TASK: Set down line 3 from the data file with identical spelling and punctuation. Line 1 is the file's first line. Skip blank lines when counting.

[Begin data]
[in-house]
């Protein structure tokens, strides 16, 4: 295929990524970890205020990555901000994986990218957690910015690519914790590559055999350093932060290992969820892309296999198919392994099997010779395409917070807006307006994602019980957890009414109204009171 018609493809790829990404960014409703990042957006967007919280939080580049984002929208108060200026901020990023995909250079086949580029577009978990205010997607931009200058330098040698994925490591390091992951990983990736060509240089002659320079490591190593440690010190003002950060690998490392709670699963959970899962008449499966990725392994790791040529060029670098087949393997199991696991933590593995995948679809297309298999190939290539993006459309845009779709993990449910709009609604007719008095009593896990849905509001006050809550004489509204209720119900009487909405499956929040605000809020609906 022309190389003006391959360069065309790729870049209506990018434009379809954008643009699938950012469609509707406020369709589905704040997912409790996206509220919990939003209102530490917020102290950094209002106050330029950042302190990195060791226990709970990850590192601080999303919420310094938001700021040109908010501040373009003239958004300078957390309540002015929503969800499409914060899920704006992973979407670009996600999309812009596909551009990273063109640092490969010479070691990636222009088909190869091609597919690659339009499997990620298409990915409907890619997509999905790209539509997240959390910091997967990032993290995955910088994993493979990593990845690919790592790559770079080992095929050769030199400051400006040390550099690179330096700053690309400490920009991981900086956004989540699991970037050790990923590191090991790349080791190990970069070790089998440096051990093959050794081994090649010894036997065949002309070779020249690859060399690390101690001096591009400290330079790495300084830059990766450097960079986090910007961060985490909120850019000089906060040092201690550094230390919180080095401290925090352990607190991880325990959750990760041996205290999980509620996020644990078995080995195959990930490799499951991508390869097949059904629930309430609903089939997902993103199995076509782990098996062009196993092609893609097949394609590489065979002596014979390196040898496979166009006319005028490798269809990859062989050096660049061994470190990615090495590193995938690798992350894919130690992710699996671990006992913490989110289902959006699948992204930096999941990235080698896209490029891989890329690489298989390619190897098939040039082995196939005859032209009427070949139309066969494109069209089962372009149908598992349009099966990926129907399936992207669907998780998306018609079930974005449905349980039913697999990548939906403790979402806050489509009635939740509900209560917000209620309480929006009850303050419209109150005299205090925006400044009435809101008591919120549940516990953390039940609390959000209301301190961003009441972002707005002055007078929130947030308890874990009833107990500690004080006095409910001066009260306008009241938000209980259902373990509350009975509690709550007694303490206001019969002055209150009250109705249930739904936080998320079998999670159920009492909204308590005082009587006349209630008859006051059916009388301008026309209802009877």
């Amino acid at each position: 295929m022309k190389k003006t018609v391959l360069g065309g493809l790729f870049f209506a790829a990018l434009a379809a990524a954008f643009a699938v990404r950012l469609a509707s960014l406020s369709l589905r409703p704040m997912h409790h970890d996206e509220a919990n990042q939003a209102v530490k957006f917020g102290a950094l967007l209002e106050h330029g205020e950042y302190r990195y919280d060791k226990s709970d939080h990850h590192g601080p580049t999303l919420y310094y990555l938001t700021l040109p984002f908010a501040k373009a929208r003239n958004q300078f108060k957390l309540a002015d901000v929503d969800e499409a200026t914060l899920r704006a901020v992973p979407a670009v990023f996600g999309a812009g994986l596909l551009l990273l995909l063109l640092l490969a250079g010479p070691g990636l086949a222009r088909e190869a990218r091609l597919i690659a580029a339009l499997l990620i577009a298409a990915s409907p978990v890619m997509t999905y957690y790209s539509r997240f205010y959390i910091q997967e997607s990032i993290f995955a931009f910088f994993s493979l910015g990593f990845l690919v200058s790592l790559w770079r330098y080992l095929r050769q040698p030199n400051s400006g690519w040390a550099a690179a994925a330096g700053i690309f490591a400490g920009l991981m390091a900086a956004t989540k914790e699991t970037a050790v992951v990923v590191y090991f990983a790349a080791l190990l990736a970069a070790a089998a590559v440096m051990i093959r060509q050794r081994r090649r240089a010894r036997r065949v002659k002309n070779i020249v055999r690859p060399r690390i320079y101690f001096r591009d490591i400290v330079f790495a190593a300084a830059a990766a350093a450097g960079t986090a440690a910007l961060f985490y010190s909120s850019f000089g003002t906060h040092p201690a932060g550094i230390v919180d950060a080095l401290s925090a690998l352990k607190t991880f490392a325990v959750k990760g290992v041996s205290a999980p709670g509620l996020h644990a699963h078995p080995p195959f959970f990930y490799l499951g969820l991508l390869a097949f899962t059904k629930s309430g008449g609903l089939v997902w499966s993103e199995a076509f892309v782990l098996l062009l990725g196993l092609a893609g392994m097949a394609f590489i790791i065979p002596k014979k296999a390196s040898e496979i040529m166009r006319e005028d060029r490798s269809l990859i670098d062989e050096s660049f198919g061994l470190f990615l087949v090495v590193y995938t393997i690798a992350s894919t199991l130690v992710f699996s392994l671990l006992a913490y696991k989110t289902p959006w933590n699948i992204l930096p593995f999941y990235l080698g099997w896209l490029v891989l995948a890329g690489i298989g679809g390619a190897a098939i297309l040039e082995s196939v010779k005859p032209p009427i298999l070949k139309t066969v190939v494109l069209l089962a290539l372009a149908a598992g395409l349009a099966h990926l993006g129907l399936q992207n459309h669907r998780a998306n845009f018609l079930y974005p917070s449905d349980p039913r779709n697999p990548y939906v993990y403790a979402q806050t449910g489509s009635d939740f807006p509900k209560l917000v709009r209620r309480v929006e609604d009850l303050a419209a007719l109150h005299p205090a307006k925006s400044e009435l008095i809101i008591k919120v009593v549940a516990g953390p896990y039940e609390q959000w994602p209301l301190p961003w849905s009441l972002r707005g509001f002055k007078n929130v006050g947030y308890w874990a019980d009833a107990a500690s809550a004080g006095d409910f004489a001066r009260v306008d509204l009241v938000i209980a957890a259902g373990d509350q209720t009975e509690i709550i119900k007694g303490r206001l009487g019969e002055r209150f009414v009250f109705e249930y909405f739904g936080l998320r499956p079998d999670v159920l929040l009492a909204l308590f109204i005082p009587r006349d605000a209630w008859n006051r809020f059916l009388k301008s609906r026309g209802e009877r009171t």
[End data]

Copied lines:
């Amino acid at each position: 295929m022309k190389k003006t018609v391959l360069g065309g493809l790729f870049f209506a790829a990018l434009a379809a990524a954008f643009a699938v990404r950012l469609a509707s960014l406020s369709l589905r409703p704040m997912h409790h970890d996206e509220a919990n990042q939003a209102v530490k957006f917020g102290a950094l967007l209002e106050h330029g205020e950042y302190r990195y919280d060791k226990s709970d939080h990850h590192g601080p580049t999303l919420y310094y990555l938001t700021l040109p984002f908010a501040k373009a929208r003239n958004q300078f108060k957390l309540a002015d901000v929503d969800e499409a200026t914060l899920r704006a901020v992973p979407a670009v990023f996600g999309a812009g994986l596909l551009l990273l995909l063109l640092l490969a250079g010479p070691g990636l086949a222009r088909e190869a990218r091609l597919i690659a580029a339009l499997l990620i577009a298409a990915s409907p978990v890619m997509t999905y957690y790209s539509r997240f205010y959390i910091q997967e997607s990032i993290f995955a931009f910088f994993s493979l910015g990593f990845l690919v200058s790592l790559w770079r330098y080992l095929r050769q040698p030199n400051s400006g690519w040390a550099a690179a994925a330096g700053i690309f490591a400490g920009l991981m390091a900086a956004t989540k914790e699991t970037a050790v992951v990923v590191y090991f990983a790349a080791l190990l990736a970069a070790a089998a590559v440096m051990i093959r060509q050794r081994r090649r240089a010894r036997r065949v002659k002309n070779i020249v055999r690859p060399r690390i320079y101690f001096r591009d490591i400290v330079f790495a190593a300084a830059a990766a350093a450097g960079t986090a440690a910007l961060f985490y010190s909120s850019f000089g003002t906060h040092p201690a932060g550094i230390v919180d950060a080095l401290s925090a690998l352990k607190t991880f490392a325990v959750k990760g290992v041996s205290a999980p709670g509620l996020h644990a699963h078995p080995p195959f959970f990930y490799l499951g969820l991508l390869a097949f899962t059904k629930s309430g008449g609903l089939v997902w499966s993103e199995a076509f892309v782990l098996l062009l990725g196993l092609a893609g392994m097949a394609f590489i790791i065979p002596k014979k296999a390196s040898e496979i040529m166009r006319e005028d060029r490798s269809l990859i670098d062989e050096s660049f198919g061994l470190f990615l087949v090495v590193y995938t393997i690798a992350s894919t199991l130690v992710f699996s392994l671990l006992a913490y696991k989110t289902p959006w933590n699948i992204l930096p593995f999941y990235l080698g099997w896209l490029v891989l995948a890329g690489i298989g679809g390619a190897a098939i297309l040039e082995s196939v010779k005859p032209p009427i298999l070949k139309t066969v190939v494109l069209l089962a290539l372009a149908a598992g395409l349009a099966h990926l993006g129907l399936q992207n459309h669907r998780a998306n845009f018609l079930y974005p917070s449905d349980p039913r779709n697999p990548y939906v993990y403790a979402q806050t449910g489509s009635d939740f807006p509900k209560l917000v709009r209620r309480v929006e609604d009850l303050a419209a007719l109150h005299p205090a307006k925006s400044e009435l008095i809101i008591k919120v009593v549940a516990g953390p896990y039940e609390q959000w994602p209301l301190p961003w849905s009441l972002r707005g509001f002055k007078n929130v006050g947030y308890w874990a019980d009833a107990a500690s809550a004080g006095d409910f004489a001066r009260v306008d509204l009241v938000i209980a957890a259902g373990d509350q209720t009975e509690i709550i119900k007694g303490r206001l009487g019969e002055r209150f009414v009250f109705e249930y909405f739904g936080l998320r499956p079998d999670v159920l929040l009492a909204l308590f109204i005082p009587r006349d605000a209630w008859n006051r809020f059916l009388k301008s609906r026309g209802e009877r009171t």